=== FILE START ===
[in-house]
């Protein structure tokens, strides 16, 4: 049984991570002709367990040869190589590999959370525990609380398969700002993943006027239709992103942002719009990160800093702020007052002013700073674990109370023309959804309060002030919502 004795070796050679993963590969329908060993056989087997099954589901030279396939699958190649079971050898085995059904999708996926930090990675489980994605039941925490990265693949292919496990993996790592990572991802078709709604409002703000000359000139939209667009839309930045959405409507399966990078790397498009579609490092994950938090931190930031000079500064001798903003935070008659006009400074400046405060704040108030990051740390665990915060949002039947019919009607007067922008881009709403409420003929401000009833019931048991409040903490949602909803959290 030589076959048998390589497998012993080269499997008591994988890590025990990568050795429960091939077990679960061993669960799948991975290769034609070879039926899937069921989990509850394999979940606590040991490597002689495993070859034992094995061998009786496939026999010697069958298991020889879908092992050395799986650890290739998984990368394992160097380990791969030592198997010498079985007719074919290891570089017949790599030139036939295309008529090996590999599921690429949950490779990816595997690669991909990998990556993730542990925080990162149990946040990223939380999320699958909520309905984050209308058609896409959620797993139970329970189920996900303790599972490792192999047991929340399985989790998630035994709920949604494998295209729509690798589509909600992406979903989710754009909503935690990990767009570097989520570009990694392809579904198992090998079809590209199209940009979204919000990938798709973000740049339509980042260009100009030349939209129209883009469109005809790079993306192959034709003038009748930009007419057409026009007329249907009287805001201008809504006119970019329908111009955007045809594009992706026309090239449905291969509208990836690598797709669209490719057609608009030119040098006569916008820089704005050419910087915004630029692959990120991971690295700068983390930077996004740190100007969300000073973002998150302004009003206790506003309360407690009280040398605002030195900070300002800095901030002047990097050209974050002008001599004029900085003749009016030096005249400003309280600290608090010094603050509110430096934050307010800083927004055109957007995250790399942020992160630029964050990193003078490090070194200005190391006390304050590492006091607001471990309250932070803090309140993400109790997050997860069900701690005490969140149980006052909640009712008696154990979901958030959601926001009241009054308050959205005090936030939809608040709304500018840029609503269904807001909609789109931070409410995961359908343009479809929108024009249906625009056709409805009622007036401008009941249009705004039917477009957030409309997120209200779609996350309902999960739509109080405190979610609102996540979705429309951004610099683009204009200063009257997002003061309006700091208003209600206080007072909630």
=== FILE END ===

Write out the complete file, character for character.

[in-house]
């Protein structure tokens, strides 16, 4: 049984991570002709367990040869190589590999959370525990609380398969700002993943006027239709992103942002719009990160800093702020007052002013700073674990109370023309959804309060002030919502 004795070796050679993963590969329908060993056989087997099954589901030279396939699958190649079971050898085995059904999708996926930090990675489980994605039941925490990265693949292919496990993996790592990572991802078709709604409002703000000359000139939209667009839309930045959405409507399966990078790397498009579609490092994950938090931190930031000079500064001798903003935070008659006009400074400046405060704040108030990051740390665990915060949002039947019919009607007067922008881009709403409420003929401000009833019931048991409040903490949602909803959290 030589076959048998390589497998012993080269499997008591994988890590025990990568050795429960091939077990679960061993669960799948991975290769034609070879039926899937069921989990509850394999979940606590040991490597002689495993070859034992094995061998009786496939026999010697069958298991020889879908092992050395799986650890290739998984990368394992160097380990791969030592198997010498079985007719074919290891570089017949790599030139036939295309008529090996590999599921690429949950490779990816595997690669991909990998990556993730542990925080990162149990946040990223939380999320699958909520309905984050209308058609896409959620797993139970329970189920996900303790599972490792192999047991929340399985989790998630035994709920949604494998295209729509690798589509909600992406979903989710754009909503935690990990767009570097989520570009990694392809579904198992090998079809590209199209940009979204919000990938798709973000740049339509980042260009100009030349939209129209883009469109005809790079993306192959034709003038009748930009007419057409026009007329249907009287805001201008809504006119970019329908111009955007045809594009992706026309090239449905291969509208990836690598797709669209490719057609608009030119040098006569916008820089704005050419910087915004630029692959990120991971690295700068983390930077996004740190100007969300000073973002998150302004009003206790506003309360407690009280040398605002030195900070300002800095901030002047990097050209974050002008001599004029900085003749009016030096005249400003309280600290608090010094603050509110430096934050307010800083927004055109957007995250790399942020992160630029964050990193003078490090070194200005190391006390304050590492006091607001471990309250932070803090309140993400109790997050997860069900701690005490969140149980006052909640009712008696154990979901958030959601926001009241009054308050959205005090936030939809608040709304500018840029609503269904807001909609789109931070409410995961359908343009479809929108024009249906625009056709409805009622007036401008009941249009705004039917477009957030409309997120209200779609996350309902999960739509109080405190979610609102996540979705429309951004610099683009204009200063009257997002003061309006700091208003209600206080007072909630």